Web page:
Let's Talk Toilet Paper

A couple of years ago, China surpassed the U.S. as the world's leading producer of paper. China's meteoric ascent in the forest products industry has been nothing short of astonishing. The Chinese now produce in less than a month what Wisconsin (the leading U.S. state in paper manufacturing) produces in a year.

I once worked in a Fortune 500 paper mill that manufactured toilet paper. The mill produced tons of it. Literally tons of it per day, 24/7, 360 days a year. The only "down days" were Christmas Eve, Christmas Day, Labor Day, the day after Labor Day, and the Fourth of July. Civilians were surprisingly curious about the operation. Here are the answers to five common questions.

When was toilet paper invented?

Although there is no hard "evidence," toilet paper is thought to have been invented in 14th-century China, exclusively for use by the royal family. Prior to the introduction of toilet paper, people got the job done by using water, grass, leaves, tree bark, corn cobs, polished stones, etc. Toilet paper was first produced in the U.S. in 1857.

How is it made?

It's made like any other base tissue sheet. It begins as a slurry -- a mix of water and pulp (the preferred furnish is eucalyptus, due to its long fibers and high oil content) -- that is metered onto a wire, then onto a felt, then onto a dryer, then scraped off and wound into "hardrolls." The hardrolls are trucked to machines that unwind and rewind them into toilet paper "logs," which are sent through a log-saw, where they are cut into bathroom-size rolls.

What do consumers most desire in toilet paper?

Based on customer surveys, softness, strength, absorbency and scent (in descending order) are the four most desired qualities. Some rolls get embossed, some get printing applied to them, and some get dyed pastel colors. (White is still the most popular color.) My company didn't use words like "feces" or "excrement" or "stool." The term we used for "poopy" was "insult."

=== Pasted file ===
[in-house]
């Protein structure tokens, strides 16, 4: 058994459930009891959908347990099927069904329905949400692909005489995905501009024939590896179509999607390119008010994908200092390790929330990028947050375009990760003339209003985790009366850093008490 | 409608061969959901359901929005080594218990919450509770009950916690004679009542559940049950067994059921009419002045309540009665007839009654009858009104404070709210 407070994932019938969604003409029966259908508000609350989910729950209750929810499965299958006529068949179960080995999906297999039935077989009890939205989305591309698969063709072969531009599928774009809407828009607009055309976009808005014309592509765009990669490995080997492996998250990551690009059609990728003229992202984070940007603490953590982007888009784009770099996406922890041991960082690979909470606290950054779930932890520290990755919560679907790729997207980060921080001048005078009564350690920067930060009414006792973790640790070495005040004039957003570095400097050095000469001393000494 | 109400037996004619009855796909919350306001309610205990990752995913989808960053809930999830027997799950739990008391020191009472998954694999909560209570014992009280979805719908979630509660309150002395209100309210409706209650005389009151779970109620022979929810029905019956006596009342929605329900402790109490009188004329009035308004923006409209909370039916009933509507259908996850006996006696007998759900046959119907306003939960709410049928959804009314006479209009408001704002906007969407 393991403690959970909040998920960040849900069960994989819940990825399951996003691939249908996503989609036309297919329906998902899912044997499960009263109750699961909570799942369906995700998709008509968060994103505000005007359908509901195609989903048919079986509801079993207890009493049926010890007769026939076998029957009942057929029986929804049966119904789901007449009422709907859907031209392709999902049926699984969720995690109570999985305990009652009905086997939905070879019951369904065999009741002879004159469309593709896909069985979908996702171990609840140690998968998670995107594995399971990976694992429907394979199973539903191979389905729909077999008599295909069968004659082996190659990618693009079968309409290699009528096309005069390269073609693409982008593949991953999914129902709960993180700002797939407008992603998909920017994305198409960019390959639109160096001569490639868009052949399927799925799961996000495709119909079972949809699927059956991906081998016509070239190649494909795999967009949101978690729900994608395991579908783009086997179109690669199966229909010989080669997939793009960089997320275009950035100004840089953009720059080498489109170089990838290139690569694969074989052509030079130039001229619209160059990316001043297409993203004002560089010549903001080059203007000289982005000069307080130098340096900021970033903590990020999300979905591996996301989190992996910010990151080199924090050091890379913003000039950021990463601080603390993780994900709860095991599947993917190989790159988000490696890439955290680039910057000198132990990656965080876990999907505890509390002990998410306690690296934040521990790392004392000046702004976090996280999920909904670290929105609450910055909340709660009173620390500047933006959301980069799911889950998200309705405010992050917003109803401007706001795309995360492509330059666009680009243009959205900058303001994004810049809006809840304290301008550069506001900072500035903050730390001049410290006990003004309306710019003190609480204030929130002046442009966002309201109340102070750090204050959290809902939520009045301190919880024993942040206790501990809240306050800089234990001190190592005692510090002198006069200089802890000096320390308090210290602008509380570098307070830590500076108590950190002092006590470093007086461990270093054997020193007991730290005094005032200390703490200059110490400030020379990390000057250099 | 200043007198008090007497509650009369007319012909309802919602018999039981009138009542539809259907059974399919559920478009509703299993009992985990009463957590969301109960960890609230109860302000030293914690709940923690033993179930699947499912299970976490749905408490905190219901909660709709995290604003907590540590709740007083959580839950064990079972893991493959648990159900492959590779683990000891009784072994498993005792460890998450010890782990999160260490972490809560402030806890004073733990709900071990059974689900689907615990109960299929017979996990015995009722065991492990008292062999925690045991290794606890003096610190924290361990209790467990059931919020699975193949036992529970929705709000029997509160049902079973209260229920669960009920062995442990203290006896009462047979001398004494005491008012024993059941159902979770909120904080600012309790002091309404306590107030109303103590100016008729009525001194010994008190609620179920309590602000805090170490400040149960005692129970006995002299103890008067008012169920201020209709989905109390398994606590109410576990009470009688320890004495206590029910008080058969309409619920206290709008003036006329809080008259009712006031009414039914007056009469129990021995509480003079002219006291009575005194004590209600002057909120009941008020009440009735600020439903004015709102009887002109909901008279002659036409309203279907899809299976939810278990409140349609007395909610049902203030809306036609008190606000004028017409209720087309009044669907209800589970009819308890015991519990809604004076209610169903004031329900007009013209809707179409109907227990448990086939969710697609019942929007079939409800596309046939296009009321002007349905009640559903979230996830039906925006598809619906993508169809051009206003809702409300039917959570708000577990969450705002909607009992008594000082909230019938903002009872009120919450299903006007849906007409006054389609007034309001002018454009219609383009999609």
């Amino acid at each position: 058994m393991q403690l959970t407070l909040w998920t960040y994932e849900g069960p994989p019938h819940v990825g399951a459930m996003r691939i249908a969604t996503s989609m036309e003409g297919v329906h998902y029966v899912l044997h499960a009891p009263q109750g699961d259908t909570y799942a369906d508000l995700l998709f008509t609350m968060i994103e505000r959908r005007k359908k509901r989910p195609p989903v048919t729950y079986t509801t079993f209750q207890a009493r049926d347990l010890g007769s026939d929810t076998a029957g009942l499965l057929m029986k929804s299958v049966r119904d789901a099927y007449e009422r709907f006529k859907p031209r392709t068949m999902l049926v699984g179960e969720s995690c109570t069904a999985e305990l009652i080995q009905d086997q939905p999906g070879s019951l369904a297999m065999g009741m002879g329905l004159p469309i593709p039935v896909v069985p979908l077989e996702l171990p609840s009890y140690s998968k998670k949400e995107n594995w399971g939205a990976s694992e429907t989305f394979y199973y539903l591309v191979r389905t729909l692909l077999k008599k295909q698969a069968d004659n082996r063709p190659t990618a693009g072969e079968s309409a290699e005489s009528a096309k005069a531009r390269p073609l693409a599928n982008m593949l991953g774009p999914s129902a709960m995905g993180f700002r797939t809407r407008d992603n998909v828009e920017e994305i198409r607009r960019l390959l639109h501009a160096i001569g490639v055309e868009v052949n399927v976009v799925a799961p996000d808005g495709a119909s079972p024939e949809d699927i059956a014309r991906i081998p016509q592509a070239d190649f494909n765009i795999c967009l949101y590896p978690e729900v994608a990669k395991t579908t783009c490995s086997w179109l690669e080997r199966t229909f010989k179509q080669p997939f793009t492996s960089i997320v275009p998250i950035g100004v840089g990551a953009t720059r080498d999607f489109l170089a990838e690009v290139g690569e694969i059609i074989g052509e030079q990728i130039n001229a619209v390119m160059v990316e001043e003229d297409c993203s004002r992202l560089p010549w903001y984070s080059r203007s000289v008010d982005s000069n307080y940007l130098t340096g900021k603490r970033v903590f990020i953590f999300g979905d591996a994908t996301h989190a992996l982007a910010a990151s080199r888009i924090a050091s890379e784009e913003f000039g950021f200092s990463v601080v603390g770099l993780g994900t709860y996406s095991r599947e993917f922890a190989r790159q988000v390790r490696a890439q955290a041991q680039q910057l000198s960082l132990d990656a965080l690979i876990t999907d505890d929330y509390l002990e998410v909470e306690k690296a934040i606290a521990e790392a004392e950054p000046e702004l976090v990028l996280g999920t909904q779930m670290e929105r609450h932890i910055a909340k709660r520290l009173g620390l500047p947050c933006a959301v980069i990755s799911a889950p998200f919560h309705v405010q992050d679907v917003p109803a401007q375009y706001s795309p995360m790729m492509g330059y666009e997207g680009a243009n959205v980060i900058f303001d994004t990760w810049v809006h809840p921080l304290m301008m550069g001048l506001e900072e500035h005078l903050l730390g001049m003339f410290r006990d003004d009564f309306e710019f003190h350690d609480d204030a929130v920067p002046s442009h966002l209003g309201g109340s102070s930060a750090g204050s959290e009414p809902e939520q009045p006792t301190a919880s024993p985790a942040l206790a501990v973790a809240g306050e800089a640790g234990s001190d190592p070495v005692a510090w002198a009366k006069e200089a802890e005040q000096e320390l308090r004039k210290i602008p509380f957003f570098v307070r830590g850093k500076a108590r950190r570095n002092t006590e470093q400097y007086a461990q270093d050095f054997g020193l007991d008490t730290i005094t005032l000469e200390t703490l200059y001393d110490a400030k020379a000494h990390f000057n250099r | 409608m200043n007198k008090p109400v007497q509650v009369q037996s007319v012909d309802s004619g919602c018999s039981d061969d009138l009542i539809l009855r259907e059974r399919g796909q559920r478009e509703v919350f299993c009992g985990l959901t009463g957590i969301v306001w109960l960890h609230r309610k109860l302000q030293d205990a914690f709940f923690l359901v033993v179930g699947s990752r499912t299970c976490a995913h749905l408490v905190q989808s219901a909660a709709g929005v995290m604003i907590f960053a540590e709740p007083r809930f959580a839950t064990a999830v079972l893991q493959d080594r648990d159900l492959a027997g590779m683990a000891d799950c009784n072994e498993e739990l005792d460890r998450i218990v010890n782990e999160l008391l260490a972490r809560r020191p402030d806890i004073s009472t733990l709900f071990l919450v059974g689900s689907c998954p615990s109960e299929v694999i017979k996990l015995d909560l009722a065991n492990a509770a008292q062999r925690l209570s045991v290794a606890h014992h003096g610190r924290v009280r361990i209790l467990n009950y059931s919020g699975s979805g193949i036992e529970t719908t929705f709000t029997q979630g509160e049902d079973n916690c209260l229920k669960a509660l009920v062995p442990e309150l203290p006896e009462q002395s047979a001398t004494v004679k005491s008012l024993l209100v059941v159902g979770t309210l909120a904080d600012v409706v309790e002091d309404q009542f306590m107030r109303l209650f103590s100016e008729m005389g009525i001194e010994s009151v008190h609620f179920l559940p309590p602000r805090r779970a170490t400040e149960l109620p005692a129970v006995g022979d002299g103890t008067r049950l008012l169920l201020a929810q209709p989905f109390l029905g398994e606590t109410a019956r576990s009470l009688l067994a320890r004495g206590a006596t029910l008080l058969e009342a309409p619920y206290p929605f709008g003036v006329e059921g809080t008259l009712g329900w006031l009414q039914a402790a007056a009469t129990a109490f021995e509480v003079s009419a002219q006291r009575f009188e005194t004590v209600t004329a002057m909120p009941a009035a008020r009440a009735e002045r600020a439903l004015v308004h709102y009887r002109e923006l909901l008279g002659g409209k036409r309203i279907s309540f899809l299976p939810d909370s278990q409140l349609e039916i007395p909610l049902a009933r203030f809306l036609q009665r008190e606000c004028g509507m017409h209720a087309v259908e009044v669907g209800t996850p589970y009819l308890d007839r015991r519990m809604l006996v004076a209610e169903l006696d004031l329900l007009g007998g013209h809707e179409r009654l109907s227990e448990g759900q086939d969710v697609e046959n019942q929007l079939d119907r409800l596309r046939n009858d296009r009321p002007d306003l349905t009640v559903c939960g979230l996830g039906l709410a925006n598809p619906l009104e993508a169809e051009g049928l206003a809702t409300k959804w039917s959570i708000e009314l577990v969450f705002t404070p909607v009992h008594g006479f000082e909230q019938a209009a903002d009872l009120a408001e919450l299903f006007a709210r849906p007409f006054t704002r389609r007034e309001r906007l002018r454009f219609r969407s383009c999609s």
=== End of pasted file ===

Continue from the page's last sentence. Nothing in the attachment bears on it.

What are the most common complaints by consumers?

Other than not being soft or strong enough, the two biggest complaints are ply separation (where a double-ply roll comes apart, leading to mismatched sheets) and bad perforations (where the individual sheets don't release as intended). If you grab a sheet and it "tears" instead of "releases" (leaving an attached fragment), it means the crew had failed to change a bad perf blade.

What can a consumer tell about softness by squeezing the package?

Nothing. Absolutely nothing. Despite those ubiquitous TV commercials for a national brand of toilet paper suggesting that you can "feel the softness" through the polyethylene wrapper, all that you can determine by squeezing a roll is its firmness, and firmness is a whole other deal.

Moreover, if a roll feels "mushy," it means it is loosely wound and basically full of air. Not only do mushy rolls have nothing to do with softness (indeed, the surface of the mushiest, most "squeezable" roll on the market could be as harsh as sandpaper), at my company, mushy rolls were treated as "defective." They were broken down and recycled, sent back to the repulper. So much for advertising.

David Macaray's newest book, Nightshift: 270 Factory Stories, will be published in June.